Buying a new mattress can be a confusing and overwhelming task.
That’s why in this guide, I’m going to explain what mattress firmness is, how it differs from mattress support, and how to choose the right mattress firmness so that you don’t end up with unwanted aches and pains night after night.
What is Mattress Firmness?
Mattress firmness is basically the initial ‘feel’ that you get when lying down on the mattress.
More specifically, mattress firmness pertains to the degree of surface tension conferred by the uppermost layers of the mattress.
This in turn affects the amount of pressure that you can feel when lying on the mattress.
For example, a ‘firm’ mattress would have a higher degree of surface tension than a ‘soft’ mattress and you would more than likely feel a greater level of resistance.
This may lead you to think that a softer mattress would be more comfortable but this might not be the case for you because there are several factors such as your sleeping position, body weight, and the type of mattress materials being used that will ultimately dictate your ideal mattress firmness.
I’ll walk you through the process of uncovering the right mattress firmness for you in the second half of this guide.
But first, I want to clear up the confusion between mattress firmness and mattress support.
Image source: stock image used with permission.
Mattress Firmness v Support – What’s the Difference?
Mattress firmness and support are NOT the same thing.
Mattress support refers to the degree by which the lower layers of the mattress are able to keep your spine in alignment.
Conversely, the mattress firmness is the feeling and amount of pressure relief conferred by the uppermost layers of the mattress.
Do not make the mistake of assuming that a soft mattress has less support than firm mattress either.
Because it’s the lower layers that dictate the support.
For example, you could have a hybrid innerspring mattress with a soft upper layer and still have great support thanks to a high number of hourglass-shaped springs with a low coil gauge in the lower layers.
On the other hand, you could quite easily end up with a mattress that feels firm on top but has poor supporting layers and so your spine drops out of alignment and could result in back pain.
How is Mattress Firmness Measured?
To test the level of firmness of a mattress, simply lie down on it in your favourite sleeping position and ask yourself this question:
‘Does the mattress feel ‘soft’ or ‘hard’ to me?‘
A ‘harder’ feeling would indicate a higher relative amount of firmness – whilst a ‘softer’ feeling would suggest a less firm mattress.
This is a really good test because it accounts for the level of firmness relative to your sleeping position, body weight, and the materials of the bed.
But what if you can’t lie on the mattress before you buy it?
If you’re looking to buy a mattress online, then you’ll have to go by numbered ratings or general wording such as ‘soft’ or ‘firm’.
Different mattress brands may have their own ratings, which can also differ from the ratings provided by various mattress review websites.
But to help simplify matters somewhat, here’s a general breakdown of how the ratings work on a scale of 1-10 and what they mean for you as a sleeper.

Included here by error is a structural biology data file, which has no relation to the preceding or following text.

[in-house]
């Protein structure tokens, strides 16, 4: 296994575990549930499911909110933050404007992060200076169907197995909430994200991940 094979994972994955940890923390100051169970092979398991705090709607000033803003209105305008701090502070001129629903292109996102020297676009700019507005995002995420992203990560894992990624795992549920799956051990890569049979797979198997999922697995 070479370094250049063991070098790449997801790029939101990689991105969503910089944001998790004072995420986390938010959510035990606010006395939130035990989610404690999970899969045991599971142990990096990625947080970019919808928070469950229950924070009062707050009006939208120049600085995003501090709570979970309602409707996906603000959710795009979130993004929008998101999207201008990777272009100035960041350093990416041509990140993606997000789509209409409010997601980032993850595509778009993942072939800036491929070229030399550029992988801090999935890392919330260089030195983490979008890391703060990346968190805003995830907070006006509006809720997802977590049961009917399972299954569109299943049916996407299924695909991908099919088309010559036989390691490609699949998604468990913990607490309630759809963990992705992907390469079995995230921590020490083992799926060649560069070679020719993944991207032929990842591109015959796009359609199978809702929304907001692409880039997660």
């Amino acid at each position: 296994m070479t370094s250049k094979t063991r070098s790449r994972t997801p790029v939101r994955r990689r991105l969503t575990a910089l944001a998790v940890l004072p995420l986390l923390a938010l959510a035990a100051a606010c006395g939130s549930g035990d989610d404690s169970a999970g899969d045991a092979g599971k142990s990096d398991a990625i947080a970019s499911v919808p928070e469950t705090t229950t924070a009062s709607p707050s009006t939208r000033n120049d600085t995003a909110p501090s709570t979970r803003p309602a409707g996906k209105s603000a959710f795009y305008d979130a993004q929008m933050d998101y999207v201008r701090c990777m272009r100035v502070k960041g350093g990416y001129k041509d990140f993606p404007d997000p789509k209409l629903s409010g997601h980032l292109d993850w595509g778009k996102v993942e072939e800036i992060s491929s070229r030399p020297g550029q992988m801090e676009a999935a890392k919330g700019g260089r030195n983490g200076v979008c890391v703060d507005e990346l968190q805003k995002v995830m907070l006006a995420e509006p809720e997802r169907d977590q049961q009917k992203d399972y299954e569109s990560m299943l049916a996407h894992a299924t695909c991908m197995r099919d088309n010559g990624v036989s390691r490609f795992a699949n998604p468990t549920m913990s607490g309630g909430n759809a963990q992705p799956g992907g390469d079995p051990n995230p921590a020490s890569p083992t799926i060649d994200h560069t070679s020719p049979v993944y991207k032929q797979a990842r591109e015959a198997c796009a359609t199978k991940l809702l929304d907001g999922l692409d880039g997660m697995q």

1-2: Extra Soft
Mattresses in the 1-2 out of 10 rating range are typically considered to have very little firmness to them.
As such, you probably won’t find many mattresses that fall into this category since the lack of surface tension may mean that you would feel too trapped in the material and be unable to move around easily.
The word ‘plush’ is often used to mean different things by different manufacturers.
A plush mattress may mean one that is ‘soft’ and typically has sinkage that ranges from 1.5 to 3 inches under average body weights.
In the more general sense, some brands may use the word ‘plush’ to describe an overall softer or even luxurious feel that extends beyond the top layer of the mattress and considers the feel of the mattress as a whole.
Material wise, soft mattress are usually associated with traditional deep contour memory foam and those with a deep cushion hug.
Mattresses with a soft/plush top layer are better for lighter side sleepers as to reduce the pressure points on the hips and shoulders – something that’s usually a problem if your body weight is so low that it causes you to sit on ‘top’ of the mattress rather than sinking into it.
Medium soft mattresses provide slightly more surface tension than the plusher mattresses.
This can be useful if you’re a medium weight side-sleeper because the extra firmness can stop you from sinking too far into the mattress.
Medium is the most common type of mattress firmness on the market – with a level of sinkage and hug in the 1 – 2 inches range.
The moderate amount of surface tension is suitable for most sleeping types such as side, back, and combo sleeping (changing position frequently) for people with an average body weight.
However, if you predominantly sleep on your front and you’re a bit on the heavier side, then sleeping on a medium mattress might not provide enough surface tension to support your hips and result in backache – although the underlying support layers would need to be taken into consideration too.
Medium-firm mattresses are probably a better option for you if you’re a back or combination sleeper that requires more surface tension to prevent you feeling like you’re sinking too far into the mattress.
Lighter front sleepers may be able to get away with a medium-firm mattress but you’ll probably find that sleeping on your side or even your back is too uncomfortable because you’ll be more ‘on’ the mattress than in it and end up feeling the pressure points more acutely.